Ontario now a leading exporter of bad public policy
Ontario has historically been an engine of economic growth in Canada. Unfortunately, over the past decade poor policy decisions have helped reduce Ontario to an economic laggard and have-not province. And governments in Ottawa and in Alberta seem determined to make the same mistakes as Ontario.
For starters, the fiscal plan recently presented by the Trudeau government in Ottawa shares many key features with the approach to public policy that has already failed in Ontario.
Specifically, the federal Liberals are refusing to actively reform and reduce spending to eliminate the deficit. Instead they plan to steadily increase spending while hoping for revenue growth to gradually eliminate the deficit.
This is exactly the approach Ontario took when it faced a large budget deficit starting in 2009. The results do not suggest it’s a model worth copying.
Ontario’s 2009 budget projected the province would run a cumulative budget deficit of $52.9 billion for the next six years before balancing the budget in 2015. In reality, the government has failed to meet even these modest targets for fiscal discipline.
Ontario’s budget is still not balanced, and the province’s cumulative deficit from 2009 to the end of last year was approximately $81.9 billion. That’s 50 per cent more than was projected in 2009. As a result, provincial debt has climbed from 27.9 per cent of the economy to 39.6 per cent.
The government in Queen’s Park now boasts it will finally balance its budget in fiscal year 2017/18. But this is only after tremendous damage has been done, and billions of extra dollars in debt have been accumulated, which will need to be serviced and/or repaid by future generations.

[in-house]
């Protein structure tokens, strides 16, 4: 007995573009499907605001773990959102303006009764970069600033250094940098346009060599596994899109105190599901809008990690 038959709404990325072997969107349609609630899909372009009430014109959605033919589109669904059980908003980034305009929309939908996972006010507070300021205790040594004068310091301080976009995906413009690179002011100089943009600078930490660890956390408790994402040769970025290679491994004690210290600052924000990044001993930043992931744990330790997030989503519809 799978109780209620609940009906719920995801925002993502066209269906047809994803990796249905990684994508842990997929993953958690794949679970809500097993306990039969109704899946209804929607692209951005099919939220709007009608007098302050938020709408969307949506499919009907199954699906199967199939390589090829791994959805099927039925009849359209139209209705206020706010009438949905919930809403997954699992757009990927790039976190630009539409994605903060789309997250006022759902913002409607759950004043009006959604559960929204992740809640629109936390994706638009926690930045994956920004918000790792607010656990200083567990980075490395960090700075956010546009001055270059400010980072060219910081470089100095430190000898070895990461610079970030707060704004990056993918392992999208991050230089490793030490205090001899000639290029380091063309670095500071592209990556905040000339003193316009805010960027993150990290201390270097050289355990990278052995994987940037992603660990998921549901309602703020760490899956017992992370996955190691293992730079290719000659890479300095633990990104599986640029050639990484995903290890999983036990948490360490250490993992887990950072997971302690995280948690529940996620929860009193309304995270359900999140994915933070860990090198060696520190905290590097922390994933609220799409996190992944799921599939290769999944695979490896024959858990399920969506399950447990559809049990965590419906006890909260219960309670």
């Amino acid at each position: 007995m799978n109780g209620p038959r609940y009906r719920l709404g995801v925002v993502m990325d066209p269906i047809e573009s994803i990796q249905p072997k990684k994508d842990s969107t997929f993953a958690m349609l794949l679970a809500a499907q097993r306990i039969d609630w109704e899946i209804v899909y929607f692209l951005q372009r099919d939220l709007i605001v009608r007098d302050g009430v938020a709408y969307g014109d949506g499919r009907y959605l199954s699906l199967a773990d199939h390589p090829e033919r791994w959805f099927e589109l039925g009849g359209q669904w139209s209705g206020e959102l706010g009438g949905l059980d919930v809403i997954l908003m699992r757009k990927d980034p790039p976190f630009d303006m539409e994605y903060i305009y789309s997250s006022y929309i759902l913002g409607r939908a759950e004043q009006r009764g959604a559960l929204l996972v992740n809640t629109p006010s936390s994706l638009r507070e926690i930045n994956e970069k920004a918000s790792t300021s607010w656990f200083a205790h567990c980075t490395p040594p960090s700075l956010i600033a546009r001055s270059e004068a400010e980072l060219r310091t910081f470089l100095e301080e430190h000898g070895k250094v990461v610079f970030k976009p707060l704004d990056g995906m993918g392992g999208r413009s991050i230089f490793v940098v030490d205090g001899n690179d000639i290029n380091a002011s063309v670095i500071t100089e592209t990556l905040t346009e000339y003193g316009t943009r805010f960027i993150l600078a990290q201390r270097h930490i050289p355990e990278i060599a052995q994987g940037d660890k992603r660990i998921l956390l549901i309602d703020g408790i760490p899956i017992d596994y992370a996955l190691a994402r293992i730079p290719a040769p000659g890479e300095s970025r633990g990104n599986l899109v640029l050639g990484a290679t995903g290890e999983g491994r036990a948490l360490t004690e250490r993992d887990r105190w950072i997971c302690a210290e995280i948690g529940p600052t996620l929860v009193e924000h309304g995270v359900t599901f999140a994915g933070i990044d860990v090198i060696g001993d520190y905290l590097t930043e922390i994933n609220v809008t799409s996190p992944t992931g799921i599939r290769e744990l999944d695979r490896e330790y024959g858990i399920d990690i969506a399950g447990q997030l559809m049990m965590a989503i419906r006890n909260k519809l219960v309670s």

Despite the failure of the Ontario model, Ottawa seems determined to walk down the same road. And what’s more, they aren’t the only ones.
Alberta’s NDP government recently presented a new budget that more-or-less ignores the huge deficits facing that province, as the government plans to carry on with spending increases year-after-year.
The Alberta government’s deficit reduction “plan” is to avoid meaningful and needed spending reform while hoping for strong revenue gains to shrink the deficit. Sadly, this approach will likely produce similar problems for Albertans as it has for Ontarians.
It’s not just on fiscal policy that Alberta is calling plays out of Ontario’s playbook. On the energy file, Alberta’s government is poised to enact policies that share important features with Ontario’s costly Green Energy Act (GEA).
This is troubling, considering that a 2013 study authored by University of Guelph economist Ross McKitrick and energy policy analyst Tom Adams showed that the GEA and its mandated spending on renewable energy helped make Ontario’s power prices among the highest in North America. Specifically, that study found wind power accounted for one-fifth of the average commodity cost for electricity while producing just four per cent of the province’s electricity. In short, Ontario spent a lot of money for not much power.
Alberta’s plan to spend heavily on renewables in the years ahead suggests they may be poised to make many of Ontario’s mistakes.
Ontario’s policy mistakes are part of the reason for the province’s poor economic performance over the past decade and the province’s descent into have-not status. It’s therefore concerning that governments in Ottawa and Edmonton are emulating Ontario’s failed model.
During Ontario’s economic heyday, the province thrived by manufacturing goods and exporting them. Now we must add “poor public policies” to the list of Ontario’s major exports.
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